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Bosnian base metals play on the rise for Adriatic

Perth-listed European base metals development company, Adriatic Metals, is heading confidently towards the tabling of a scoping study for the amazingly well mineralised Vareš multi-metal project in Bosnia next year, after positive met work was returned from the company’s two defined deposits last month.

Adriatic recently released a maiden mineral resource for the high-grade Rupice deposit that totalled an impressive 9.4 million tonnes grading 5.1% zinc, 3.3% lead, 1.8 g/t gold, 183 g/t silver, 0.6% copper and 31% barite.

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The company also updated its nearby Veovača mineral resources recording 7.4 million tonnes grading 1.4% zinc, 0.9% lead, 0.1 g/t gold, 41 g/t silver and 13% barite.

The preliminary metallurgical results were particularly encouraging, outlining excellent recoveries and concentrate grades, according to management.

The Veovača prospect is a historical zinc-lead-barite-silver mine and Rupice is a high-grade zinc polymetallic deposit.

A mothballed processing plant is already on-site and the met work indicates that the plant will be suitable for processing ore streams from both deposits further down the track.

The met test work samples were chosen to comprise ores from both Rupice and Veovača that would be typically mined and processed and this is considered important, because it provides a representative sample and accurate expectation of metal grades and recoveries, generated through a future processing operation at Vareš.

The average composite head grade of a typical mined volume of the Rupice ores was 4.8% zinc, 2.9% lead, 40% barium sulphate, 0.5% copper, 238g/t silver and 1.8g/t gold.

For Veovača, the average composited head grade of the ore sample was 1.6% zinc, 0.9% lead, 15% barium sulphate, 61 g/t silver and 0.1 g/t gold.

The “head grade” is a term used to quantify the average ore grades of metal product that are fed into the processing plant.

The metal recovery test work results from Rupice were excellent, with 81.7% zinc, 90.4% lead, 71.7% barium sulphate, 82.7% copper, 92.6 % silver and 66.7% gold concentrates recovered.

The combined recovery test work from Veovača showed results of 90.5% zinc, 82.2% lead, 62.9 % silver and 29.9% gold concentrate recovered.

Testing also revealed low levels of antimony and other penalty elements.

The addition of the precious metals, silver and gold, is a significant bonus for Adriatic, as it aspires to maximise net smelter revenues from a future operation at Vareš.

The combined silver/gold mineralisation at Rupice is interpreted to have resulted from a structural modification of the original sedimentary-hosted base metal and barite mineralisation.

This latter style of ore system is common in the western Balkans region and akin to the Veovaca deposit, which contains little silver and gold.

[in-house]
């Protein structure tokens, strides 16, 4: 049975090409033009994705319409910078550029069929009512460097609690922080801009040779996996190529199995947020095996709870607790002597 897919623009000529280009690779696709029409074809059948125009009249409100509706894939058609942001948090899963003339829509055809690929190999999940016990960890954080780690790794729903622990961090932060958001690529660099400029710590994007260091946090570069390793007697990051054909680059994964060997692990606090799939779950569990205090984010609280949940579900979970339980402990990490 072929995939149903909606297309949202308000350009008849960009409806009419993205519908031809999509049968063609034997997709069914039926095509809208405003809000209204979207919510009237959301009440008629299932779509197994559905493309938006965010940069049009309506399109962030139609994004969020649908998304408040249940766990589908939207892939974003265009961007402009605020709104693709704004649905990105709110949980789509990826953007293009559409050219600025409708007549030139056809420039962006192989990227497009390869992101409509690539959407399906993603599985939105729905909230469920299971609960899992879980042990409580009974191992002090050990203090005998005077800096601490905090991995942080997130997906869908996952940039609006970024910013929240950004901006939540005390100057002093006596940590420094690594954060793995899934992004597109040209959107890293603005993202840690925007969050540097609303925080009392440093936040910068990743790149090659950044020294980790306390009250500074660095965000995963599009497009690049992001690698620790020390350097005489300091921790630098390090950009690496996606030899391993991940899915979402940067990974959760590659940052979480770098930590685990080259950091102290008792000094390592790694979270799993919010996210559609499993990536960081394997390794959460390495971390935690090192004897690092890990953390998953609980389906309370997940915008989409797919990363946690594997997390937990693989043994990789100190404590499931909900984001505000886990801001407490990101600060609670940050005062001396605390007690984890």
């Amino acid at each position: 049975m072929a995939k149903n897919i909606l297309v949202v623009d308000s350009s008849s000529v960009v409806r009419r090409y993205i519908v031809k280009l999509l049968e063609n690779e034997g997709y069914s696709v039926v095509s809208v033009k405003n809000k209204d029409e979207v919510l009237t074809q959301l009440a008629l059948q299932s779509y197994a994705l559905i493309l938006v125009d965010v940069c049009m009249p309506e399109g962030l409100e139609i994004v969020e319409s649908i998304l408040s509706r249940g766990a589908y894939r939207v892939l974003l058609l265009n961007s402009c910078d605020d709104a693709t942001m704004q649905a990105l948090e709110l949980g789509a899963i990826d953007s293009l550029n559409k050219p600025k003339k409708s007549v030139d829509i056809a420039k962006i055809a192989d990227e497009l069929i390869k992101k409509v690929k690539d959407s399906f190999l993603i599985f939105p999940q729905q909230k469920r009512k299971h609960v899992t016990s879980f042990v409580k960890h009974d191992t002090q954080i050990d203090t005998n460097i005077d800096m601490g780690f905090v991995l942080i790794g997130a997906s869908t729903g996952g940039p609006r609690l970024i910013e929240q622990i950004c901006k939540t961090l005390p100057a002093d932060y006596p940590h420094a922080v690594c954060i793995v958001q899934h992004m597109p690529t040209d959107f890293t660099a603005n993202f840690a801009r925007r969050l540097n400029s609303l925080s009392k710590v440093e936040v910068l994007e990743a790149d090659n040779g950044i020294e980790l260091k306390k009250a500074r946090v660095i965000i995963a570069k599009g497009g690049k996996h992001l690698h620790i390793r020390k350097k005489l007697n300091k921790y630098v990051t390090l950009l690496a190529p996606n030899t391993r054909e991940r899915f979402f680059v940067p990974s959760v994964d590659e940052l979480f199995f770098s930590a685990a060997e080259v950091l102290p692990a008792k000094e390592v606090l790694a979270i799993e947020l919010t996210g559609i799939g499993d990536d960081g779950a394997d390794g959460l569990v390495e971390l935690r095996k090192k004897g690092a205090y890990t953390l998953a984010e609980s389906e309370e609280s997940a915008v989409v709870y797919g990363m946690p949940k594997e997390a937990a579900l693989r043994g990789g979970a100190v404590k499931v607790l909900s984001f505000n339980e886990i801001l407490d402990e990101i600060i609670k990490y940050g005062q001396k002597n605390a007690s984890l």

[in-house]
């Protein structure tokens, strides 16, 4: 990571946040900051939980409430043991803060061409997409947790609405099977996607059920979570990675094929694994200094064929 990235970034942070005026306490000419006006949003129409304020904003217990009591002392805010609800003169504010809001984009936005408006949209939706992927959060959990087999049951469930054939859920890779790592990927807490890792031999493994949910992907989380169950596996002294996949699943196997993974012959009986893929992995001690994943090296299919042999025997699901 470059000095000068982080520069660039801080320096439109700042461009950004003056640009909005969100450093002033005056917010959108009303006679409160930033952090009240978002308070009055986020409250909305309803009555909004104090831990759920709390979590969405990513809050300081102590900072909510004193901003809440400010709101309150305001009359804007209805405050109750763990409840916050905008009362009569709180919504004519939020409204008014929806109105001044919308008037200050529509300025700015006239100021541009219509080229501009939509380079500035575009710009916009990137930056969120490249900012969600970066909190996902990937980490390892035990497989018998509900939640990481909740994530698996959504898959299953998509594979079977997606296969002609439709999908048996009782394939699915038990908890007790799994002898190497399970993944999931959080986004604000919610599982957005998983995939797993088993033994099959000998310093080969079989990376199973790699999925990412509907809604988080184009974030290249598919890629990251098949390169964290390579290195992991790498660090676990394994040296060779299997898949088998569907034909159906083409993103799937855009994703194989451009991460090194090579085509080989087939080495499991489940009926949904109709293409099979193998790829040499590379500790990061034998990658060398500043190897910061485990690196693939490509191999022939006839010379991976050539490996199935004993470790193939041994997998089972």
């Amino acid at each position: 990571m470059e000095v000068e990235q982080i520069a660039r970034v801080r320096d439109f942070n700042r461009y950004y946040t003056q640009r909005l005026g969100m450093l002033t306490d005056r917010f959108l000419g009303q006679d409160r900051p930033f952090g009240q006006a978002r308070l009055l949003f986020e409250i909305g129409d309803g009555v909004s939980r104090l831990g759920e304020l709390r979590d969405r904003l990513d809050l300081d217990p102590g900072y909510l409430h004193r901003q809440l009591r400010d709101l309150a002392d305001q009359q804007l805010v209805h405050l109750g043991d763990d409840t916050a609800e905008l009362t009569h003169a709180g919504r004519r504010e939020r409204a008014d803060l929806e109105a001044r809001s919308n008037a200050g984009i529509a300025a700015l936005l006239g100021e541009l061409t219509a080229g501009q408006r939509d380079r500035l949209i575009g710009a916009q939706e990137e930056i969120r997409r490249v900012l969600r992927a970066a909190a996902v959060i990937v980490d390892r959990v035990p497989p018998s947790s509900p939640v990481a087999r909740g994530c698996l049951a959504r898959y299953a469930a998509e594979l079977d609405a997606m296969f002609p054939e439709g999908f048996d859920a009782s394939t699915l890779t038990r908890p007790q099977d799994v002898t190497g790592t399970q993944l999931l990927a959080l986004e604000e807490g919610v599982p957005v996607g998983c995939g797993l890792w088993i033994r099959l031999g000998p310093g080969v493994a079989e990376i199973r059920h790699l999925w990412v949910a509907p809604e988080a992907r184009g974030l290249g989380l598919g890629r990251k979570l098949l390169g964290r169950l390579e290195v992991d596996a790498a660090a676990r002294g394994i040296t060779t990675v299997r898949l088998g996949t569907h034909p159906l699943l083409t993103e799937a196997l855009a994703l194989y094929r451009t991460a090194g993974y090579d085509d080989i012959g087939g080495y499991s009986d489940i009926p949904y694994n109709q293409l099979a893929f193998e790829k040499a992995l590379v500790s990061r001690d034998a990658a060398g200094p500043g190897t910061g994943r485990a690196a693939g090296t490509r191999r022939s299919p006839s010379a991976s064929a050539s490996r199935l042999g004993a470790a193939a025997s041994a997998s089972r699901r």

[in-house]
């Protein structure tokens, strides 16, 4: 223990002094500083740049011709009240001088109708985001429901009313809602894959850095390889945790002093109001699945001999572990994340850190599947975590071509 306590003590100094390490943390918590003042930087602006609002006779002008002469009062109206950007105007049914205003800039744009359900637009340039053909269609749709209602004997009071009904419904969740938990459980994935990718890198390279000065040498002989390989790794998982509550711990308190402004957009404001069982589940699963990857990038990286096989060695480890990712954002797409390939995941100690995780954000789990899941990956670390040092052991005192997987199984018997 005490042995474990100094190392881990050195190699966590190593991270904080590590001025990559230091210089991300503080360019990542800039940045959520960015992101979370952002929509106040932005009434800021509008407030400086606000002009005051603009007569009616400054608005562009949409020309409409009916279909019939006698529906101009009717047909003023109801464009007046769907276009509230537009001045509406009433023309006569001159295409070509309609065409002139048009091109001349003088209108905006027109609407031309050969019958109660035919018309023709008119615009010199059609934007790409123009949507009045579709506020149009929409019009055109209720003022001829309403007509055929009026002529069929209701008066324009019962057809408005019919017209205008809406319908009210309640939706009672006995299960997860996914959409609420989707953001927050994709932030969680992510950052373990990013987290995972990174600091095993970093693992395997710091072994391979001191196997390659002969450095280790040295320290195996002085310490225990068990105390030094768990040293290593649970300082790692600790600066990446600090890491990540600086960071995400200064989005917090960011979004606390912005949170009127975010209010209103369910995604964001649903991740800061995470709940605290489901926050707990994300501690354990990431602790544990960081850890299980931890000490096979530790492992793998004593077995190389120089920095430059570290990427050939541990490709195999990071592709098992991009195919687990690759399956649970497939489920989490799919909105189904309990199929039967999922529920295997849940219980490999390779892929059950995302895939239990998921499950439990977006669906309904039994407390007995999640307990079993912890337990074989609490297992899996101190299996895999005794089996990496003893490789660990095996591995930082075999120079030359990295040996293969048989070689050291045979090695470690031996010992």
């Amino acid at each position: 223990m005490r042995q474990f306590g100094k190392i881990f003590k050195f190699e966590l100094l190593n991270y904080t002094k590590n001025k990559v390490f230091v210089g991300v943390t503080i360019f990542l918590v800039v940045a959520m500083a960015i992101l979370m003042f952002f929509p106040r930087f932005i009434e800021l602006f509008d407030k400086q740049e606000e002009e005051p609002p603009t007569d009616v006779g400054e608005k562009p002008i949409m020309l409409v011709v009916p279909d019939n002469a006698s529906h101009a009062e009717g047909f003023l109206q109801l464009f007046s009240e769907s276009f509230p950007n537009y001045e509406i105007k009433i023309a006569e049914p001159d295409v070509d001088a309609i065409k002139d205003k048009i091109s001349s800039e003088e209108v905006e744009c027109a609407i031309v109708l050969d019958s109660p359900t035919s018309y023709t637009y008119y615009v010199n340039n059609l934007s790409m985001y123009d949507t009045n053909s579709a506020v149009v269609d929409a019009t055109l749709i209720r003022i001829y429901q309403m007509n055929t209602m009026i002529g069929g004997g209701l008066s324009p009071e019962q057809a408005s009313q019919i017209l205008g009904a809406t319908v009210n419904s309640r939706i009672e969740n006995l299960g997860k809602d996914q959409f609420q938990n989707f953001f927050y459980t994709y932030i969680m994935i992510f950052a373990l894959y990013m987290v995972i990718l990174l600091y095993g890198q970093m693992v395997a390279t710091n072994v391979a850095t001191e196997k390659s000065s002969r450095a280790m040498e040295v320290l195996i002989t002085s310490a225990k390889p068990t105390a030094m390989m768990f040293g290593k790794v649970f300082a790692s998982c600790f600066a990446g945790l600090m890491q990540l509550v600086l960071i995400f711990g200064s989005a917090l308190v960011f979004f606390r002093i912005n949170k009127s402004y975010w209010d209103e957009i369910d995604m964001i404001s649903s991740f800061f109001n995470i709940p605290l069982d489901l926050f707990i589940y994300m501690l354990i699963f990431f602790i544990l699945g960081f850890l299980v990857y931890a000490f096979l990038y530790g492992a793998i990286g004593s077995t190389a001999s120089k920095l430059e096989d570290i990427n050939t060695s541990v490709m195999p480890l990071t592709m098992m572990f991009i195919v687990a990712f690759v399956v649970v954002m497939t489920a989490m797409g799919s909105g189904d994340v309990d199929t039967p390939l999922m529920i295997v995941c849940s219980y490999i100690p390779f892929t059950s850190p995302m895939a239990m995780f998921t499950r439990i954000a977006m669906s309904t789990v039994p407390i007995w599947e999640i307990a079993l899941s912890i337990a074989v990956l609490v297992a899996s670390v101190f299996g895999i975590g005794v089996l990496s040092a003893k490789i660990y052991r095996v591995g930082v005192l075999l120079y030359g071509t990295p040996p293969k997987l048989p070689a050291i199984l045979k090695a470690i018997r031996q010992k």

Based on the initial results, it seems feasible that a marketable metal concentrate may well be economically produced from the project.

In that sense, Adriatic’s strategic objectives appear to be running to plan and the broader market will soon get a better idea of the potential metrics of this remarkable project via its metallurgical boost in the company’s upcoming scoping study, due in 2020.

Corporately, it is also proving to be an interesting time for Adriatic, with ASX-listed, base metals miner and developer, Sandfire Resources, currently holding a 12.8% stake in the company’s total register of just over 151m shares.

Sandfire is now entitled to take a seat at the Adriatic board and will probably look to appoint someone in the near future, as its slice of the pie increases.

The company’s market cap was sitting around $165m this week.

All eyes will be on the scoping study results though, with a positive outcome likely to de-risk future mining studies, permitting, off-take agreements and project development financing.

It has been a pretty heady ride for Adriatic, since it finalised the acquisition of the Vareš project in 2017 and then listed on the back of the asset early last year.

Originally listing at 20c, the company completed a 55c capital raising of $10.8m last November, reaching a 52-week high of $1.23 last July and is now sitting at $1.09 per share this week.

The company has been very active on the ground, with drilling virtually non-stop and enticing ground geophysical surveys across the project, showing that it still has so much more to offer.

At this point, Adriatic is looking to convert its current exploration concessions into exploitation permits for mine production in mid-2020, pending the completion of a number of KPIs to the regulatory authorities.

In-country, Bosnia enjoys a low corporate tax rate, a favourable royalty regime and no mandatory government participation right or free carry.

It has low labour rates, transportation and electricity costs, with 44% of the latter being provided by cheap hydro-power.

The deposits are located in a historical mining area, with an existing skilled workforce and excellent infrastructure, including connection to power, water, rail, sealed roads, accommodation, supporting service industries and an international airport.

Adriatic has a strong management team, with well-known Australian mining identity, Peter Bilbe, heading it up as Chairman.

Mr Bilbe is also the current Chairman of heavyweight base metal and gold miner, Independence Group and emerging gold developer, Horizon Minerals,

He also has a successful track record elsewhere with iron ore companies, Aztec Resources and Mt Gibson.

The stars are certainly aligning for Adriatic in Bosnia and if the success of the last two years carries into 2020, it should move quite rapidly towards economic production in the next few.

Source: thewest.com.au

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